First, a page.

TRIPOLI (Reuters) - Libya’s new government is setting up a security agency whose main task would be to root out those who remain loyal to deposed leader Muammar Gaddafi in towns and cities it now controls.
Ahmed al Dharrat, Libya’s new interim internal affairs minister, told Reuters the new agency would replace a much-feared security service which ruled the North African nation through fear and arrests throughout Gaddafi’s 42 years in power.
“Regarding internal security, there has been an order to abolish it. And we are studying a way of creating a body,” al Dharrat said in an interview.
“The mission of this apparatus may be to follow the fifth column of Gaddafi’s followers. That would be the sole speciality of this apparatus that will be created.”
He did not specify where in the country the search would be focused.
Gaddafi has been on the run since the fall of the Libyan capital Tripoli on August 23. and, despite several leads on his whereabouts, has eluded capture, along with two prominent sons.
The headquarters of Libya’s internal security services were overrun by anti-Gaddafi fighters after they swept into Tripoli.
Documents that were sifted through by human rights groups revealed a huge security apparatus that kept a close eye on Libyan society.
Al Dharrat was adamant that the deposed leader no longer posed a major threat to national security, despite two significant pro-Gaddafi towns still resisting the new government, and threats of war from his spokesman.
“He’s moving around, but we’re sure that he’s going from hole to hole,” al Dharrat said. “As he said, ‘we’ll follow you street to street’. We’ll track him from hole to hole.”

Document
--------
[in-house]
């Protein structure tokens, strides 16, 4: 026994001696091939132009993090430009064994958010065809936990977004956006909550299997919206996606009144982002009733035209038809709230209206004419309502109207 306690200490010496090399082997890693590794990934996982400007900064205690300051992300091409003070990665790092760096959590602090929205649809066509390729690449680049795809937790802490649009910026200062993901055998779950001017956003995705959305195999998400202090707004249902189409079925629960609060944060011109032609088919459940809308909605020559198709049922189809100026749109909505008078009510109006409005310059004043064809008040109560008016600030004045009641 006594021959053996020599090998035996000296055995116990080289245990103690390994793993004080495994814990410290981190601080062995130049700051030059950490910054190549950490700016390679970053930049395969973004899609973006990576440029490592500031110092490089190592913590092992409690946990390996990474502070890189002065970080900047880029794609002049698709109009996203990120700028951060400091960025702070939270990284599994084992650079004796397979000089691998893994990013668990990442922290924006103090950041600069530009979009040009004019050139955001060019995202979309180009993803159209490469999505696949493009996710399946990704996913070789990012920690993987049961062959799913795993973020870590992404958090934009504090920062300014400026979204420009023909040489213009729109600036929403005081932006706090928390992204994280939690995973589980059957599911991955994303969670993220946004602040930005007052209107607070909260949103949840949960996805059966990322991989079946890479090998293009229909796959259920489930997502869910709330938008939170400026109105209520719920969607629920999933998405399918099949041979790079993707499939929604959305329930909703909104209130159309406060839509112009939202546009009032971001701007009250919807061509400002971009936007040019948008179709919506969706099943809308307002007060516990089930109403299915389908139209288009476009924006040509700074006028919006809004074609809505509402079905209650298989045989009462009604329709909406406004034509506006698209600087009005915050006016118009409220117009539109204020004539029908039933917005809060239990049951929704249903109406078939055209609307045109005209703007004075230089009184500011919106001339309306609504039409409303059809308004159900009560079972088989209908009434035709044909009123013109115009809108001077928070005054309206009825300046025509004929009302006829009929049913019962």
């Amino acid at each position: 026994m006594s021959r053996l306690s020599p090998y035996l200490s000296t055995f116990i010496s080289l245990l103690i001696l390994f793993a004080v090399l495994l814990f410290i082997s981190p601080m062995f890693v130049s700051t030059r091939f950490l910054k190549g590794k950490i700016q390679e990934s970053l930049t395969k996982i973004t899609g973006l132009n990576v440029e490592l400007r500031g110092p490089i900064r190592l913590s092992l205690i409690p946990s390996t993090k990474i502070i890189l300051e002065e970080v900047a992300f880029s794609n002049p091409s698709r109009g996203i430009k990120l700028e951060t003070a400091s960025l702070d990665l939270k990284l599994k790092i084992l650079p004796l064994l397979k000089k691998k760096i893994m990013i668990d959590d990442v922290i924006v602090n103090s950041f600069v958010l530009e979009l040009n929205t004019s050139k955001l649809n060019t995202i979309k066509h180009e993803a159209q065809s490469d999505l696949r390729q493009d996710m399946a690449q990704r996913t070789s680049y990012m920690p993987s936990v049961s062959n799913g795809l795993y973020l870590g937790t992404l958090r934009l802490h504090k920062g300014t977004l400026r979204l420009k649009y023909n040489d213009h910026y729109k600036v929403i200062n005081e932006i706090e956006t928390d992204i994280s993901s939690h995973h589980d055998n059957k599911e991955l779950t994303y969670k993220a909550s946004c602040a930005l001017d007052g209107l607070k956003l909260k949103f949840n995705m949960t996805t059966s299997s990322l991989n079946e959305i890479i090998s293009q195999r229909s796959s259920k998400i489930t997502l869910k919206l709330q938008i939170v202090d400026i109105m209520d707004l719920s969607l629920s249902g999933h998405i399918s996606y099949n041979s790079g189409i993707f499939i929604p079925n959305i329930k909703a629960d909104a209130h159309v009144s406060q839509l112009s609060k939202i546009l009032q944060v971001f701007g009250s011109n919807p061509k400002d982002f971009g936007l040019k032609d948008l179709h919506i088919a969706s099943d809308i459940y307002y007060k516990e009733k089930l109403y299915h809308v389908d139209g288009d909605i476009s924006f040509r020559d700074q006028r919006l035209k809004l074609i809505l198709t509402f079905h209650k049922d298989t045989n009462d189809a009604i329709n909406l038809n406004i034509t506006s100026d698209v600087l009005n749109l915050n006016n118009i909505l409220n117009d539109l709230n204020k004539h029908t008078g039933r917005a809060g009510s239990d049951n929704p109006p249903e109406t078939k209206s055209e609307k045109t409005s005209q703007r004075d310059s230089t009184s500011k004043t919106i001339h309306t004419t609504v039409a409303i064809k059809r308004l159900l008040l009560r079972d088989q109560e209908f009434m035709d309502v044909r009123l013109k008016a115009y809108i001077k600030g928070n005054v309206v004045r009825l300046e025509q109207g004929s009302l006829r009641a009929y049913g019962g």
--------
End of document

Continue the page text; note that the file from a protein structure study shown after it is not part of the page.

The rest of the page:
He was referring to a televised speech by Gaddafi earlier in the conflict in which he said he would hunt down the rebels trying to overthrow him from street to street.
The minister said that, if captured in Libya, Gaddafi would be tried there for crimes they say he committed after 2003, which was the year Libya normalized its relations with Western nations and pledged to stop developing nuclear weapons.
“He’ll be tried for the crimes from 2003, I believe. He’ll be tried internally because the Libyan judiciary will have integrity. He’ll get a fair trial,” al Dharrat said.
The International Criminal Court, which has issued a warrant for Gaddafi’s arrest, could deal with crimes committed before 2003, he added.
Al Dharrat said that Gaddafi was hiding in the south of Libya, close to its borders with Algeria and Niger, both countries where his family members have sought refuge.
Responding to allegations from international rights groups, al Dharrat said some ruling National Transitional Council (NTC) fighters had committed abuses themselves during the war.
“There have been human rights abuses,” al Dharrat said. “(NTC chairman) Mustafa Abdel Jalil has ordered the creation of a committee to investigate human rights violations.”
Al Dharrat said the abuses were not “systematic or ordered by officials” but “individual acts.”
The NTC has identified putting Libya’s security arms -- including the police -- back together as a massive challenge because of distrust toward them from large sections of Libya’s population.
Al Dharrat said the NTC would now have to convince Libyan civilians that the country’s police and security services posed no threat to them.
A plan has been mooted to train anti-Gaddafi fighters -- many of whom say took up arms because they had no jobs -- as police officers.
”We have re-started the police to a large extent, maybe not as much as we’d have liked, a hundred percent,“ al Dharrat said. ”But many of the security personnel have returned to their stations. And I believe things are going to get better.
“Whereas previously these agencies were used for the regime’s purposes, we will use them to protect citizens and their liberties.”
Editing by Maria Golovnina